Monday, 19 September 2011

The Case of the Missing Mayonnaise

It was a dark and stormy night....Too cliche? That's how Snoopy begins all of his novels.

Snoopy - Best-selling author, friend to birds and epic dancer. My hero.

But it's true.

It WAS a dark and stormy night. I was all cozied up in my apartment ready to settle down for a night of reading and self-reflection, when all of a sudden I was taken over by the need to go grocery shopping. Mother Hubbard's cupboard was bare. I figured if I wanted to eat tomorrow, I best go out and do something about it. I don't know about you, but I don't have grocery fairies at my place, nor do I have a personal chef. Both would be fantastic to have, especially the grocery fairies!! I wonder what they'd look like. They would definitely have their own reusable grocery bags. And bigger wings than your average fairy for hauling heavier jars of mayonnaise!

See folks, this is why I am writing to you. I am in desperate need of your expert sleuthing skills. Get out your Sherlock hat, your Columbo cigar and your Agatha Christie glasses (Agatha Christie teeth optional), we've got a mystery to solve!!

Operation: Saturated Fats

Your Mission: To solve the mystery of the missing mayonnaise

The facts: I left my house at 6:45 pm EST for the grocery store to get, well, groceries. I stopped into the LCBO (liquor store) to pick up the latest issue of Food&Drink magazine. Then I meandered over to the health food store to get some cold remedies. Then I headed over to the grocery store. I picked up the usuals: veggies, mixed nuts, tuna, and went to the check out. As I was standing there I realized...I needed mayonnaise! I left my groceries on the belt and let the guy behind me go ahead. I dashed over to the condiment aisle, chuckling as I dashed over. 'Condiment' - hehehe. Gets me every time. When I got to the mayonnaise shelf I saw that it was on sale! If I bought two, I saved more AND I got extra AirMiles. Naturally, I picked up two jars. Because, who doesn't need two jars of mayo? Apparently Canadians eat a lot of mayonnaise. Then again the people who made that up, probably learned about Canadians from these guys:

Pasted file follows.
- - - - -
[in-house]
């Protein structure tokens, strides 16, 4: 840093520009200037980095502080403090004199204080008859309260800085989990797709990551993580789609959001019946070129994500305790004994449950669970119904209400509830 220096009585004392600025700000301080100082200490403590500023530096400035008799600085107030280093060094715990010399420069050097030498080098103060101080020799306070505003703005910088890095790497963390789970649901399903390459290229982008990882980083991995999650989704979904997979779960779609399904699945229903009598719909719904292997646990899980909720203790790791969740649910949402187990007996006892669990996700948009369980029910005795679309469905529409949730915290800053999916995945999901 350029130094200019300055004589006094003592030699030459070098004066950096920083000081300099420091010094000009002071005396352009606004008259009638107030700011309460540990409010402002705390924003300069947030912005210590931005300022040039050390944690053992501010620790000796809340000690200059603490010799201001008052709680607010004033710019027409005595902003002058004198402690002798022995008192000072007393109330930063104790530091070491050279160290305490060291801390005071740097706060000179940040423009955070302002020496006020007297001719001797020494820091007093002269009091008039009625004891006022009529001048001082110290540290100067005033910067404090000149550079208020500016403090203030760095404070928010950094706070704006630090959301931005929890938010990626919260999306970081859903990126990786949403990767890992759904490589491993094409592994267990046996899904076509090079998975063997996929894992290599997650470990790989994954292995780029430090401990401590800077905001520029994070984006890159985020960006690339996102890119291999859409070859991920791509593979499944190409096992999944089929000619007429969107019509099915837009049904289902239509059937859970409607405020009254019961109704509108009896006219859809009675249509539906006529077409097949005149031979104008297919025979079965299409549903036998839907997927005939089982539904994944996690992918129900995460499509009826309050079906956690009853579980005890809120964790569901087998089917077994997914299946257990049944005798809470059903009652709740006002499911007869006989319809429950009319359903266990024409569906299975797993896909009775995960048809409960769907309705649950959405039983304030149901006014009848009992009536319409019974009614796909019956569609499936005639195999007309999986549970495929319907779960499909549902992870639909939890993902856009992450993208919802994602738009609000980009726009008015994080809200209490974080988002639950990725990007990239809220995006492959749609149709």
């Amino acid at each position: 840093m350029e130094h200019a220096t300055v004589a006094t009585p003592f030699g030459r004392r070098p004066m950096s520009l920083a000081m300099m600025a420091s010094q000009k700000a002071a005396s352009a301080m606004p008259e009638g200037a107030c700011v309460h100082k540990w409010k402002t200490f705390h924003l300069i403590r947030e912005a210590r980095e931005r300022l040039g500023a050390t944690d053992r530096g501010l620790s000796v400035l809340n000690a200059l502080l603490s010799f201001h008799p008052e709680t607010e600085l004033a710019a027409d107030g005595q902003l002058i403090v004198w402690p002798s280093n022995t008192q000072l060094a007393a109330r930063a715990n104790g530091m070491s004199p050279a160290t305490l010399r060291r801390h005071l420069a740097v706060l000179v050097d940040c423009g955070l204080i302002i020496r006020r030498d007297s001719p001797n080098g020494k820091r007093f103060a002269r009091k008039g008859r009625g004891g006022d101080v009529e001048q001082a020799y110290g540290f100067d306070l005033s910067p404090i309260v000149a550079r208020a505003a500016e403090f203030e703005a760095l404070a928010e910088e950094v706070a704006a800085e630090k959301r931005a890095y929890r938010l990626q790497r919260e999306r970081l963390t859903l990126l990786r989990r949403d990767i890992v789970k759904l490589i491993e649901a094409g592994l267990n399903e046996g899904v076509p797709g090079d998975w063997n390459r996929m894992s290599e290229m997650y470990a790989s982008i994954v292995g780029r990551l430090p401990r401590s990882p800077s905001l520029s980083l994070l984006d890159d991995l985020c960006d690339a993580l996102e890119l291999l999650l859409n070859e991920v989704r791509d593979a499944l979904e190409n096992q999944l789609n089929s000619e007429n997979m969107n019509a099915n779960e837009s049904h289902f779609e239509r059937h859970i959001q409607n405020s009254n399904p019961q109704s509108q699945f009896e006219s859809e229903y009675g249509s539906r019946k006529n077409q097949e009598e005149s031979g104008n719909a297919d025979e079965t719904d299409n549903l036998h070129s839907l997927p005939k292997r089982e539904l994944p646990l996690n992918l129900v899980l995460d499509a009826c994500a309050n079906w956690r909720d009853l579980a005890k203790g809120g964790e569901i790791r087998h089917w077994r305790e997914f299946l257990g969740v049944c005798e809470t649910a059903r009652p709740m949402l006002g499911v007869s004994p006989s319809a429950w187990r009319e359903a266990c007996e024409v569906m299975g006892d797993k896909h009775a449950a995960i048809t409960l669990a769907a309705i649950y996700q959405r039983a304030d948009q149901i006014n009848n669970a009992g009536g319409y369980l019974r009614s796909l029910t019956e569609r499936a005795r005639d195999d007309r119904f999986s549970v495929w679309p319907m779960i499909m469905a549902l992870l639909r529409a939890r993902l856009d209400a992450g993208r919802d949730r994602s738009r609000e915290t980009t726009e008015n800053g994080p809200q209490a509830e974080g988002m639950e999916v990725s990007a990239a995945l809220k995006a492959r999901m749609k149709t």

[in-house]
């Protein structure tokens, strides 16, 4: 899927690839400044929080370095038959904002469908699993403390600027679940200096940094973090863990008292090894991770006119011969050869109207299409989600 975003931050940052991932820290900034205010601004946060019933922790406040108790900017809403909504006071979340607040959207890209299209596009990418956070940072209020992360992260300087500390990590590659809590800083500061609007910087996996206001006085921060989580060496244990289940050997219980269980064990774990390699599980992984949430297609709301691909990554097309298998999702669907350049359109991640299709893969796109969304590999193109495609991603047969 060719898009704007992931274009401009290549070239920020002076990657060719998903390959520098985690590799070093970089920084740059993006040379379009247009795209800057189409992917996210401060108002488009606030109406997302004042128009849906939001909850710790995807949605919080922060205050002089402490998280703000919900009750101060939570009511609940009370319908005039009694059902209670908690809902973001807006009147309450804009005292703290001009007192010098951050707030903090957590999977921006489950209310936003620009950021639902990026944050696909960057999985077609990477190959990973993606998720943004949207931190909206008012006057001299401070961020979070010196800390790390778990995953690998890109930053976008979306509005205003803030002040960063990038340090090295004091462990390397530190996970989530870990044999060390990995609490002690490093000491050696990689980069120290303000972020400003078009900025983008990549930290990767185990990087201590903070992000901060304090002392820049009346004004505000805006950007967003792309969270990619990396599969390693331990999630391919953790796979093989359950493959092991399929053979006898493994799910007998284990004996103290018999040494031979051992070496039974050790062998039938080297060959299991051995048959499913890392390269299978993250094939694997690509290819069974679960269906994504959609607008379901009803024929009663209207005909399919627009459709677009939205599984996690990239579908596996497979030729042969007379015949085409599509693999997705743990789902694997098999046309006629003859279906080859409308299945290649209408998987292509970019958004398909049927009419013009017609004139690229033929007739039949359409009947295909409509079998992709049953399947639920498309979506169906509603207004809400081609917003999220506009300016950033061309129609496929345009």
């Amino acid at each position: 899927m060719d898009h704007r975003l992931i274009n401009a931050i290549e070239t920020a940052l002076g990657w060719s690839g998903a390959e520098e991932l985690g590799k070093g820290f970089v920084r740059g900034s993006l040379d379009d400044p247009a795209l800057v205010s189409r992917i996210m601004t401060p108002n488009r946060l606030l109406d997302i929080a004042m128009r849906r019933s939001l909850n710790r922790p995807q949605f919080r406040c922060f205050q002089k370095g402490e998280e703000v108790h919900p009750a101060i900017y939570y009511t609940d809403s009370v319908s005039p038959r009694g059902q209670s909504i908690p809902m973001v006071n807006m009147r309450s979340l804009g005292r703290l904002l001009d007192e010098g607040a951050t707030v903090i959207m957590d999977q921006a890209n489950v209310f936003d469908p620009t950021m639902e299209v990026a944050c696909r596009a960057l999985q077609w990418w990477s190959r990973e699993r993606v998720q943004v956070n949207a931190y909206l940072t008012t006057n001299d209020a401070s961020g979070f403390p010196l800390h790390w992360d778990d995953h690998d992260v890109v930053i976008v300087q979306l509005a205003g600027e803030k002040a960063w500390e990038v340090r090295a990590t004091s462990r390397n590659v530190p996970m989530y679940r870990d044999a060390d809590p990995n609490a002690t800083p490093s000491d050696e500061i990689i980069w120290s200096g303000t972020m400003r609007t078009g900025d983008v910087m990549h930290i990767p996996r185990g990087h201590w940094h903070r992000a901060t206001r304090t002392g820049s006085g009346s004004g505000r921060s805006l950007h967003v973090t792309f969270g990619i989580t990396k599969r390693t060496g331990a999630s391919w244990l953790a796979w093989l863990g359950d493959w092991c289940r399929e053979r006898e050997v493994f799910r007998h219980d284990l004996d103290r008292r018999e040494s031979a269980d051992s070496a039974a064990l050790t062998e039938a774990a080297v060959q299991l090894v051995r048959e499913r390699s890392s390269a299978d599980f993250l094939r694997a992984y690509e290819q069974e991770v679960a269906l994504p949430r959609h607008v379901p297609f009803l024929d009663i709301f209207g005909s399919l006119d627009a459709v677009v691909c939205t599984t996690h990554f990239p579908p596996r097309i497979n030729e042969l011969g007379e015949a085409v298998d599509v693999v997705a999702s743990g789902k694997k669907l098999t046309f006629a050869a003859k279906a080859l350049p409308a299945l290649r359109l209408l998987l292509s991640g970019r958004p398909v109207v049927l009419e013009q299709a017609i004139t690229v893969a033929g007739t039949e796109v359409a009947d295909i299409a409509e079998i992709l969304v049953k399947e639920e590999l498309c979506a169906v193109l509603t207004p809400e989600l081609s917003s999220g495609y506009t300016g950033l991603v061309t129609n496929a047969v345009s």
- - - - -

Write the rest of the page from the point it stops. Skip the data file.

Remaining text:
Anyway fellow sleuthers, back to the case at hand! I went back to the check out, paid for my groceries, put them in my reusable bag and headed to my car. My drive back from the grocery store was uneventful, but the action started once I got out of the car. I opened the passenger side door and BAM! Half of my groceries tumbled onto the tarmac and rolled under my car. I managed to save the tuna, the nuts, the veggies and one jar of mayonnaise (it was behind the back driver's side tire).

But where did the other jar of mayo go?

It was raining outside in a mist you couldn't escape. People were walking by wondering why there was a woman doing downward facing dog beside her car. I was wondering why I was doing downward facing dog beside my car trying to find the missing mayo.

Here's what I know. It wasn't under the car. It wasn't around the car. It wasn't in the car. It wasn't in my grocery bag. It wasn't anywhere. I gave up. Head hanging and shoulders slouched, I went inside out of the rain, bringing with me a pang of regret that I was leaving something behind in the rain.

If you're still out there mayonnaise, stay strong. I have a team of peeps out to look for you! If anyone approaches you, the code word is: Saturated Fats.

So my mystery mavens, can you solve the mystery of the missing mayonnaise?
Would love to hear your thoughts on 'Whodunnit'!

Wednesday, 7 September 2011

A Labour of Love

This past weekend was Labour Day weekend for us Canadians which is kind of an oxymoron because many people try to do exactly the opposite of labour. It's all about the 'chillaxing' on Labour Day. Taking a break from all the other days of week of labour whether it be managing a household, an office cubicle, or a construction site.

My 'getaway from the everyday' resulted in a trip up north to the family cottage on Georgian Bay. The anti-labour/chillaxation movement sets in once you get north of The Big Cities, which smell like a moldy, sweaty sock lost in a guy's unwashed jock strap. It's amazing how you forget what fresh air ACTUALLY smells like! Usually once we get north of Barrie I find myself taking a deep breath, filling up every square inch of my lungs. ahhhhhhhhhh. Fresh air! Pines, firs, wood stoves and the smell of fresh, clean water.  Car fresheners have tried to put the smell of the outdoors in a small little tree that hangs on your rearview mirror, but that pales in comparison to the TRUE smell of fresh air. That in itself takes the tension away from my neck and takes my shoulders out of my ears.